Centum’s setback in failed Sidian sale

The Sidian Bank rebranding ceremony in 2016. FILE PHOTO | NMG

On January 12, 2023, Centum Investments Company announced that it had called off the sale of its 83.4 percent stake in Sidian Bank to Access Bank, after the expiry of a six-month binding share purchase agreement.

This was quite unprecedented given Centum’s checkered history of consummating transactions. That said, Sidian was the first investment in a commercial bank that Centum made and it has proved a bit challenging.

First, a bank creates value from the liability side of the balance sheet.

It makes money on the spread between the interest it pays to those from whom it raises funds (depositors) and the interest it charges those who borrow from it, and from other services it offers its depositors and its lenders.

The speed and extent to which they create this value require a combination of patience and continuous capitalisation of the business.

Further, most financial service firms operate under a regulatory framework that governs how they are capitalised, where they invest and how fast they can grow.

Changes in the regulatory environment can create large shifts in value. Essentially, shareholders must first meet regulatory demands before they can think of cash distribution (and most of the time shareholders go home empty).

To this end, Centum has had to gradually recapitalise the bank to the extent that total investment had grown to Sh4.8 billion.

At the same time, Sidian has not written any dividend cheques to Centum since its inception.

This is somewhat contrary to Centum’s historical penchant for cash-generating businesses.

You could also say that Centum was not lucky with the timing of the investment.

Two years after gaining control of the bank, the interest rate caps were introduced, which negatively impacted value creation (since banks were unable to appropriately price for risk).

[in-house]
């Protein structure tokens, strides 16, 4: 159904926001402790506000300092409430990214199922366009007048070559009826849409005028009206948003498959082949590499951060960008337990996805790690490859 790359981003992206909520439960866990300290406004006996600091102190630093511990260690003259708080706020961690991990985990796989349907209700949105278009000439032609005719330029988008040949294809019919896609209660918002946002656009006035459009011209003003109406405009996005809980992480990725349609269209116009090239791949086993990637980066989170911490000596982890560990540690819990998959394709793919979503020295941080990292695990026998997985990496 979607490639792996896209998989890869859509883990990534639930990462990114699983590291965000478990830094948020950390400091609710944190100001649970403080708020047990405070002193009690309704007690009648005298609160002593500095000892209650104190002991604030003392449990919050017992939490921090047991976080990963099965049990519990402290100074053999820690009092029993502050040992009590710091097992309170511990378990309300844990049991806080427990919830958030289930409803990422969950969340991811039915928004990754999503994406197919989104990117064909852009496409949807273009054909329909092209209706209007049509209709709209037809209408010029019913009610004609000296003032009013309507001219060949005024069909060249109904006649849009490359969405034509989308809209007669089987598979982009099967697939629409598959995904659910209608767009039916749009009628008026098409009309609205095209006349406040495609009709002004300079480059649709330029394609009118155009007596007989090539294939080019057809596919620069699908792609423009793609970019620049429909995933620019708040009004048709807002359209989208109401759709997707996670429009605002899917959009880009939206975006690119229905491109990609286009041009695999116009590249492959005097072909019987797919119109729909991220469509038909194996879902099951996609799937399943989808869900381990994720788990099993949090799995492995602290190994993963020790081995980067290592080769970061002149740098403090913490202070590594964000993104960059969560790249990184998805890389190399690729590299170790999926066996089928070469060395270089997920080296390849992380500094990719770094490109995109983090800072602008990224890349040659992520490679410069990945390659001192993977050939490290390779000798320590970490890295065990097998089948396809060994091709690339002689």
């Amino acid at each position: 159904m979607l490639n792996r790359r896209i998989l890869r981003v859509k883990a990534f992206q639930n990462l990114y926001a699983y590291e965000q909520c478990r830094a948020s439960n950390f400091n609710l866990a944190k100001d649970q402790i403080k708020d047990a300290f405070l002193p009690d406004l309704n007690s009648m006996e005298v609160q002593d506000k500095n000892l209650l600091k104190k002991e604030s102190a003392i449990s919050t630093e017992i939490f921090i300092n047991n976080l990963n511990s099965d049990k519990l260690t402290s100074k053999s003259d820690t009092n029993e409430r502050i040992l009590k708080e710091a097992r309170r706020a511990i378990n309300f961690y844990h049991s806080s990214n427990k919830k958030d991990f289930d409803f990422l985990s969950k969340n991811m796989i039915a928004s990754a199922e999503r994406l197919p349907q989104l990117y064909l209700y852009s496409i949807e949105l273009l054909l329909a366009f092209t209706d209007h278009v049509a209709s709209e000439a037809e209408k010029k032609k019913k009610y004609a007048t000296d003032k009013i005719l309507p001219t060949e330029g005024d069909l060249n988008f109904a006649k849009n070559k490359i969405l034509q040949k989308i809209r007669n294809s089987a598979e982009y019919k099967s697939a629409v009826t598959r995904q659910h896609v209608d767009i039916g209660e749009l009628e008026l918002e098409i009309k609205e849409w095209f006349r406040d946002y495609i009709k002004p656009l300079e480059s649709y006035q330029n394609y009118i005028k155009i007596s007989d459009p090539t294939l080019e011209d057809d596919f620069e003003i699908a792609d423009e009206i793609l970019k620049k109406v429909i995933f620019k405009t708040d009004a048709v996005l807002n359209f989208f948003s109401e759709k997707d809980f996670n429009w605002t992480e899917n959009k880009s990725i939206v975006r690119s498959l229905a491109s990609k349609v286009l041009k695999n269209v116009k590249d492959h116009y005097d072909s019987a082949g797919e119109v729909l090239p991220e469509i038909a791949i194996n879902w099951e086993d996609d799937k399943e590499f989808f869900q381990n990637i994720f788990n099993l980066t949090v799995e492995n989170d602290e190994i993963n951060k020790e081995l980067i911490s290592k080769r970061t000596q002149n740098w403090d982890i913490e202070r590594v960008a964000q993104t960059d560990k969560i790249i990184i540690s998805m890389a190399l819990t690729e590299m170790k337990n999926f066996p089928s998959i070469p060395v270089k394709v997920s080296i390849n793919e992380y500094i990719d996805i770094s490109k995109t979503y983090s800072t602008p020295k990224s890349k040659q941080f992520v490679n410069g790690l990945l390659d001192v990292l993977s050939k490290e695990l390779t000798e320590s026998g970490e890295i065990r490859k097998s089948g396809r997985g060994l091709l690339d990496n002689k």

The law was eventually repealed in November 2019 but then four months later the Covid-19 pandemic arrived on the scene, shutting down economies for two and half years.

The failure to consummate this transaction leaves Centum in a precarious position. The company had planned to retire Sh2.3 billion worth of debt using part of the proceeds from the sale of the asset.

That is unlikely to be achieved.

Consequently, its plans to de-leverage the balance sheet by fiscal year end March 2024 may not materialise.

Secondly, there is now a risk of overstaying the asset since there is little value creation headroom. That’s a problem given that the investment was debt-funded.

Being a private equity entity, Centum has largely been a specialist in fattening bulls using debt within a given timeframe and then exiting at decent multiples.

The exit proceeds are then deployed into deleveraging the balance sheet; funding new acquisitions and distributing to shareholders.

In the last six years, it exited nine investees, realising Sh33.4 billion in exit proceeds, out of which, it says, Sh20 billion went back to providers of capital (both debt and equity).

Thirdly, the transaction falling through after a six-month share purchase agreement could also send the wrong signal to the market and could invite increased scrutiny from future potential buyers.

Another problem is that portfolio allocation has also lacked optimality. Over the past decade, the company has reduced its private equity holdings from half of its net-asset-value (NAV) to a fifth, and increased exposure to real estate to two-thirds.

Obviously, the huge shift in the allocation hasn’t impressed the market.

This calls for the monetisation of the portfolio and the rebuilding of the private equity portfolio.

It appears the market liked it when the company was overweight on private equity because of cash generation.

The company’s stock price-to-NAV continues to widen and not even share-buybacks can arrest the roll.

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